There's been a bit of an Orwellian vibe about recollections of Nelson Mandela since he died. People who had previously called him a terrorist are now calling him a freedom fighter. World leaders are comfortable saying that he stood for forgiveness and non-violence, while conveniently forgetting to mention that he disn't always advocate for non-violence and the connections he drew between apartheid in South Africa and the treatment of Palestinians by Israelis and Indigenous Australians by settler Australians.
My fear is that history will re-write the story of Mandela in the same way that I think happened to Jesus. Enthusiastic Christians who can't help but maintain the structural violence of the church seem to equate Jesus with patriarchal, homophobic and oppressive beliefs, forgetting that Jesus was considered a terrorist by the Romans, was willing to take a stand against injustice in all its forms, and would have had far more in common with the more radical left of the modern church than with Tony Abbott and George Pell.
I remember reading an article by Walter Wink, a progressive Christian theologian, about Jesus' teachings from a non-violent social change perspective. It's called "The Third Way" and sheds new light on the "turn the other cheek" passage. His message was possibly more like training for freedom riders and radical activists than a message of passivity.
When the slappee turned the other cheek, the slapper is faced (excuse the pun) with a dilemma; they must choose between using their left hand (unclean) or using a backhanded slap (only delivered to children or slaves, so makes them look really bad) to slap the other cheek.Taking all the clothes from your back and standing there naked is another way to humiliate the oppressor, as apparently nakedness was as much an embarrassment for the viewer as the one who was naked. Carrying the soldier's pack a second mile infringed the military code and created a dilemma for the soldier.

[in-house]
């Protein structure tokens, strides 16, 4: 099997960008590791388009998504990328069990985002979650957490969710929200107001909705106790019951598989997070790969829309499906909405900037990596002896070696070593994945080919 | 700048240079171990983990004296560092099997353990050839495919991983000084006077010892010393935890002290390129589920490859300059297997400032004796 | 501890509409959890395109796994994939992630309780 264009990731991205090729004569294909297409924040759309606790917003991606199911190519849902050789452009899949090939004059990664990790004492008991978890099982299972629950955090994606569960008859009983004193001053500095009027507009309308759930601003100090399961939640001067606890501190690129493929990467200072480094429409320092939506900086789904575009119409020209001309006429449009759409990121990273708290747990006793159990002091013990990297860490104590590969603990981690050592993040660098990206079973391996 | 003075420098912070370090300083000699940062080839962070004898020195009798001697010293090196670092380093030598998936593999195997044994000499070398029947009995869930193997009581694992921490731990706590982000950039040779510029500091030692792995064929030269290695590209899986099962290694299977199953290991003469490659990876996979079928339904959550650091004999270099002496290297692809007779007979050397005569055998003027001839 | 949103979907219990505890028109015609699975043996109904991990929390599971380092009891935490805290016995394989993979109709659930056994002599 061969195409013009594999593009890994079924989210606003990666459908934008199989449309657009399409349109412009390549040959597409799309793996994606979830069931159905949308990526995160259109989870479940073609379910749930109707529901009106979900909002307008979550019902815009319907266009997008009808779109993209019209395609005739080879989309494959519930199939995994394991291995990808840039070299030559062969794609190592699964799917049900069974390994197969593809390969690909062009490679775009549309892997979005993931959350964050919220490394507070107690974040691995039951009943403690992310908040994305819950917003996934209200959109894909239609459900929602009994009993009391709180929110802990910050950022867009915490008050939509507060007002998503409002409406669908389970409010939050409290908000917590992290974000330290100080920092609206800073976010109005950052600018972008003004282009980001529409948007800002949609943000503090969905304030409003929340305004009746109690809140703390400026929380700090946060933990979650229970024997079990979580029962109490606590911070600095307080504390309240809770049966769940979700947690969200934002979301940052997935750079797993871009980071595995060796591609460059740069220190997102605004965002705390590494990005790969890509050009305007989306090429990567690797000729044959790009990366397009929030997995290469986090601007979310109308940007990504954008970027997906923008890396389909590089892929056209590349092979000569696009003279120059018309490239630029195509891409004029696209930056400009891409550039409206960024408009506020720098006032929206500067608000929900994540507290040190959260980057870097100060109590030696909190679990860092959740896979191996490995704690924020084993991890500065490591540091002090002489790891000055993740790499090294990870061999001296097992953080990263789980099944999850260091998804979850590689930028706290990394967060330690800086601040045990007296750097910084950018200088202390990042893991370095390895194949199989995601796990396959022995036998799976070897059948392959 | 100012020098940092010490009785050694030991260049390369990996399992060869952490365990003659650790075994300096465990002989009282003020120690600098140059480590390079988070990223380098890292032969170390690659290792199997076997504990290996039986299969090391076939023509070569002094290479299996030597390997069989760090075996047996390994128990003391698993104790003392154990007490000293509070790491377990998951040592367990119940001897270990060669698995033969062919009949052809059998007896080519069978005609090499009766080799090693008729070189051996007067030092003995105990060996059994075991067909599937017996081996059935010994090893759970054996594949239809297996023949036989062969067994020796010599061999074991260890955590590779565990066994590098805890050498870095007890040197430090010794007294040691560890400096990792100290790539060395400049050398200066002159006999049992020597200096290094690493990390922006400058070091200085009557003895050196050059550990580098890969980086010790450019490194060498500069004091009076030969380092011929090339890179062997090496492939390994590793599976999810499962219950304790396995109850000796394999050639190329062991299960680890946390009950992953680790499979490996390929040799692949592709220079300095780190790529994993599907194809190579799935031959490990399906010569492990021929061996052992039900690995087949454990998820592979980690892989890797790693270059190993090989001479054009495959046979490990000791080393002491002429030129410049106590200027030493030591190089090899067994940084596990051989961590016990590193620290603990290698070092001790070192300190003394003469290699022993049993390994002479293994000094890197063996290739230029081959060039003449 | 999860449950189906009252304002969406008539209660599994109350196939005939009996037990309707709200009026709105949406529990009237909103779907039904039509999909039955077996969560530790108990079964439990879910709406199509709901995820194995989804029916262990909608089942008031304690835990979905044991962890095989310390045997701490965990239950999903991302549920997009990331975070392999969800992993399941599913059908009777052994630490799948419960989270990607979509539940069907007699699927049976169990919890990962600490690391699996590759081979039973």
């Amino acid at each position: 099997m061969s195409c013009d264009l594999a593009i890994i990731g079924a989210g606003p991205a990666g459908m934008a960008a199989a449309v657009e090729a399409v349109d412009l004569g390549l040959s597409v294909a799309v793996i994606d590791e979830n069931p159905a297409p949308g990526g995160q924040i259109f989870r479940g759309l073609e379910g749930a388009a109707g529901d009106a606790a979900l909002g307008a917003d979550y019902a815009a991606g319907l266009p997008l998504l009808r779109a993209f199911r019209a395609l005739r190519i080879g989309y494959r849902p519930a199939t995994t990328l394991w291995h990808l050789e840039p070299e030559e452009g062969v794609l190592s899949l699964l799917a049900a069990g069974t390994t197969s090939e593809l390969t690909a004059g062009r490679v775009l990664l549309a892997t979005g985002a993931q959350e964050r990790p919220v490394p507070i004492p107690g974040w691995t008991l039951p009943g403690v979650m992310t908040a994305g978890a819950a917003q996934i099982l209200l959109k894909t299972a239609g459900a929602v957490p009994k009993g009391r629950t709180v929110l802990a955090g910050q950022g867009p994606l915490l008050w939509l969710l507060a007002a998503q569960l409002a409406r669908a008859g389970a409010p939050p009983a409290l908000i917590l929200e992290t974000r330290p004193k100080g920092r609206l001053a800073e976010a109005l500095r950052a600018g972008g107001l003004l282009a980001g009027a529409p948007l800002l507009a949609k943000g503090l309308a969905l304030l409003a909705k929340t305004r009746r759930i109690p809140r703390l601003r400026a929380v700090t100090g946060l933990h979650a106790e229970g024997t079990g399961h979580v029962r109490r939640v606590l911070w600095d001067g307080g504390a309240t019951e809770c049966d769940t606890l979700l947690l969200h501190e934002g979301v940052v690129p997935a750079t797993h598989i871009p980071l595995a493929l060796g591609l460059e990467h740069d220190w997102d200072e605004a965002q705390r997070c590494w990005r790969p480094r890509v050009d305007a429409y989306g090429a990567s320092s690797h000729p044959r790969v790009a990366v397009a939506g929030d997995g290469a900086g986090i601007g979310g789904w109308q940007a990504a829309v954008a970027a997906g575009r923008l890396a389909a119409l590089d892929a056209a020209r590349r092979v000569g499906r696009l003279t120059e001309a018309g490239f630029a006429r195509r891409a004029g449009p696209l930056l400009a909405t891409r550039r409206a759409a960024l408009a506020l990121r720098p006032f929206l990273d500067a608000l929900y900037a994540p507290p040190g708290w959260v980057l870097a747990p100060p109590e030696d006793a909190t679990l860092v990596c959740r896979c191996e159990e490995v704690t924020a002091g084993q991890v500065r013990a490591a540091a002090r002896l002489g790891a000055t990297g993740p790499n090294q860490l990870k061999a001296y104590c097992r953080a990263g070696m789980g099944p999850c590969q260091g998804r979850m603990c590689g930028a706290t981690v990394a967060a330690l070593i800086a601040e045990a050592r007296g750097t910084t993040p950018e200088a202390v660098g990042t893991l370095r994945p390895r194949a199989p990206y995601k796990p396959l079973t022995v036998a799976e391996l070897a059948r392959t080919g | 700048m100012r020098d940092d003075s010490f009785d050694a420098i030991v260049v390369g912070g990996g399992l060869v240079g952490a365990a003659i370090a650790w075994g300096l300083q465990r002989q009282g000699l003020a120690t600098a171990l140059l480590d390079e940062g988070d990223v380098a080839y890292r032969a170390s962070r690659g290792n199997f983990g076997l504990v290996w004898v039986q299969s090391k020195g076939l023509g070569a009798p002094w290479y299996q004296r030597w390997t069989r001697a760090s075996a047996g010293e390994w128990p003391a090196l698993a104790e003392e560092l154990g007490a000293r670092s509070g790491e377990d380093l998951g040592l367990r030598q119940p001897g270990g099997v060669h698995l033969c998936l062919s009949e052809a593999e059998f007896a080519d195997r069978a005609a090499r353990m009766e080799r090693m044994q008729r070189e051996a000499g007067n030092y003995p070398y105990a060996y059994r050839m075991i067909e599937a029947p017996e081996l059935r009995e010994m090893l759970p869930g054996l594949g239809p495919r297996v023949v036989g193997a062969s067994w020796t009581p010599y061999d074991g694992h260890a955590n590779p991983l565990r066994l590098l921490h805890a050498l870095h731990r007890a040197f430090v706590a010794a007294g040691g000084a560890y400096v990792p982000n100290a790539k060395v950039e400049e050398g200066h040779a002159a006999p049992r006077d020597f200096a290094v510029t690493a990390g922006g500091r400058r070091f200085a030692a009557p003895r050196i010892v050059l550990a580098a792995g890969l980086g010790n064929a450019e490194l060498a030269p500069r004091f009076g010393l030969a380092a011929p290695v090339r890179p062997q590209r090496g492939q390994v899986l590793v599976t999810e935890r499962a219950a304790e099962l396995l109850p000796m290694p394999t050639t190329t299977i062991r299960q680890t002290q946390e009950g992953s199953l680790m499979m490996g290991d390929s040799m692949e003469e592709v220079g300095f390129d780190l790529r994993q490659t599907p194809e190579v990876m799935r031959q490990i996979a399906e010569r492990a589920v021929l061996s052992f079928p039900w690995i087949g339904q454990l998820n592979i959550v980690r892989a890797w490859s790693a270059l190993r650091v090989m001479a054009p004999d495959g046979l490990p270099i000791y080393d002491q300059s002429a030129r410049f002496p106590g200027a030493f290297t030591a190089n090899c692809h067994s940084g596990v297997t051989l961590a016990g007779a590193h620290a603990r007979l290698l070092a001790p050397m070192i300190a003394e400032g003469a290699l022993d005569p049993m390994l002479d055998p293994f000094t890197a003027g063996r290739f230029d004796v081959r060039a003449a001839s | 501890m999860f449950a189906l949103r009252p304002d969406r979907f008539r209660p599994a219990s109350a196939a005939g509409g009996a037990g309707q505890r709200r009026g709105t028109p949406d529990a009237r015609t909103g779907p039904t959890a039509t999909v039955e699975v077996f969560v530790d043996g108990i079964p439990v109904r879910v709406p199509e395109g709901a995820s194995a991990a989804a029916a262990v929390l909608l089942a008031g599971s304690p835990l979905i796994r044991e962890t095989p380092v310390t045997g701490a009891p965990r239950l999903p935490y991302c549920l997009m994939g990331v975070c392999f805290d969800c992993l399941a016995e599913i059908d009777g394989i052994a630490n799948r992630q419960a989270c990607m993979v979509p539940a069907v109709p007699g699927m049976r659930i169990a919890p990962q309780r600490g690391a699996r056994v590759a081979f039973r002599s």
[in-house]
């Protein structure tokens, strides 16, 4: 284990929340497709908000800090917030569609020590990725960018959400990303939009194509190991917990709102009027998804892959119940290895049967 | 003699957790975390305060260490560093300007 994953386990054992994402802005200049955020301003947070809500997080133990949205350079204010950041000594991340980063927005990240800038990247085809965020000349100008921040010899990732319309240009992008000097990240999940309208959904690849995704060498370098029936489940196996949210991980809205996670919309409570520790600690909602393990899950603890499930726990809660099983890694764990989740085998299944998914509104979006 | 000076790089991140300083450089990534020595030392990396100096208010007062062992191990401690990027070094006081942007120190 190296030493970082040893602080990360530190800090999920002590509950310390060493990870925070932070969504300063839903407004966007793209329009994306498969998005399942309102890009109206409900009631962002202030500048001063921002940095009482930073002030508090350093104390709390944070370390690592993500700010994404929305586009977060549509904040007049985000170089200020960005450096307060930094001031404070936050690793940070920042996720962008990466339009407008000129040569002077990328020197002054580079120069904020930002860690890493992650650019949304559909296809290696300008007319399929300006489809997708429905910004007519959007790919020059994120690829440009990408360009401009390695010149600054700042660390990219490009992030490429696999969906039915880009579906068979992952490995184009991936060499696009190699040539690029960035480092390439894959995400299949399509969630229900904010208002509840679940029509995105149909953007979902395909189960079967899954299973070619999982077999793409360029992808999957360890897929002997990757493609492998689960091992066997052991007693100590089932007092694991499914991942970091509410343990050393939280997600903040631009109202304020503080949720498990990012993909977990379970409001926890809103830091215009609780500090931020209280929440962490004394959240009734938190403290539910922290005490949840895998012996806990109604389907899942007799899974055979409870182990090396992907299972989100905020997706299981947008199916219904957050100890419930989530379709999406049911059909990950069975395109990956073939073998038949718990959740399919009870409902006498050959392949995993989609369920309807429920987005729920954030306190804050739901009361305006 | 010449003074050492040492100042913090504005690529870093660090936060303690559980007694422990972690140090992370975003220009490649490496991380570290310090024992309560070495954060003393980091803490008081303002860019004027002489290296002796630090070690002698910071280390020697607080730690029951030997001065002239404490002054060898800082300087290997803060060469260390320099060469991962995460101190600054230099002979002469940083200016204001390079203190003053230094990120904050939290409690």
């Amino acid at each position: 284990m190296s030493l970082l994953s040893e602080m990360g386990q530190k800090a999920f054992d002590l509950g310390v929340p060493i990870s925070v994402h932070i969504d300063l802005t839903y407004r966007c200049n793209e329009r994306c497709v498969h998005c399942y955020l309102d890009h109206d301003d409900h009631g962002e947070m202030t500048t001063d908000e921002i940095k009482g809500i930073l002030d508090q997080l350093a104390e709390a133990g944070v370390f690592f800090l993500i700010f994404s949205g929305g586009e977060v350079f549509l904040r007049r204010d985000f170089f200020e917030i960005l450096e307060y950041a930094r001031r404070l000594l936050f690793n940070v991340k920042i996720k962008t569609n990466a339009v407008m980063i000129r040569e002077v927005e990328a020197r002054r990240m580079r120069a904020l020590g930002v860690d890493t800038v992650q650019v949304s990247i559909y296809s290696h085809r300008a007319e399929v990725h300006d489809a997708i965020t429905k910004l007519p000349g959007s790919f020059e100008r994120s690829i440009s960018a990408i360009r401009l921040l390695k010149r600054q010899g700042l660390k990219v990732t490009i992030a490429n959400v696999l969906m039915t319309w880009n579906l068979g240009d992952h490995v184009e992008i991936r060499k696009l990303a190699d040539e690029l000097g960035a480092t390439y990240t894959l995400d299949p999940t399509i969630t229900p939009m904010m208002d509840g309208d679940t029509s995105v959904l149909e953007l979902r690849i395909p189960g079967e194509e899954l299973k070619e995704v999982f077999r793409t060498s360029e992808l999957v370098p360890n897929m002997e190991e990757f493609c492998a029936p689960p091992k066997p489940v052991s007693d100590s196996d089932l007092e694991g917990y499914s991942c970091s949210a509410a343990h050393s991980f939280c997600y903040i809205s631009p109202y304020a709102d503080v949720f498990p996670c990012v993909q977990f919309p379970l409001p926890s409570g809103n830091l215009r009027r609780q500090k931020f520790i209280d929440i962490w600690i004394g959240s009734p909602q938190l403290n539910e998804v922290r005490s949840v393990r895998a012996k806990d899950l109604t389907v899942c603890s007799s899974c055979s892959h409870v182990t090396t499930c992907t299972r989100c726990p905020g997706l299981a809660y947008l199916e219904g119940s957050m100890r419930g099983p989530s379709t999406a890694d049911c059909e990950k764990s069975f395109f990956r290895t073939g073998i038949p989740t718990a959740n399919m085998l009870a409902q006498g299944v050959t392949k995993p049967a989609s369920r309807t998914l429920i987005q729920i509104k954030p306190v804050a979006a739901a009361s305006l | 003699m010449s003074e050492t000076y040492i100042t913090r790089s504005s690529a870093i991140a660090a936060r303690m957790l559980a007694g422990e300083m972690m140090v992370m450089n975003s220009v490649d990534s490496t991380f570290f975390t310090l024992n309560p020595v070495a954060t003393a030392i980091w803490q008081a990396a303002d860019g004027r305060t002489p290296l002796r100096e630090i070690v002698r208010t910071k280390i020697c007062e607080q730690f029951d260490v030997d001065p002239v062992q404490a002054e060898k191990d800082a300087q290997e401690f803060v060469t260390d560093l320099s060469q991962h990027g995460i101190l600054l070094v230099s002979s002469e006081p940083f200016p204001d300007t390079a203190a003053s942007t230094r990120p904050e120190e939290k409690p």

So, according to Wink, Jesus was never suggesting that people passively resist, he was giving them clever tools for resisting, humiliating, and surprising their oppressors. They were techniques for taking back power through creativity and surprise. The important thing for me is that Jesus, like Mandela, didn't stand for passive resistance, forgiveness without justice or maintaining structures of violence.Yet, the story has been diluted over time and we rarely hear Jesus referred to as an activist or freedom fighter anymore.
So, I hope that when we remember Mandela, we remember the entire, complicated, human and committed man that he was, and note that he questioned and opposed oppression and apartheid everywhere, right up until his death. And I hope we don't try to squeeze him into a convenient box that fits the current political climate.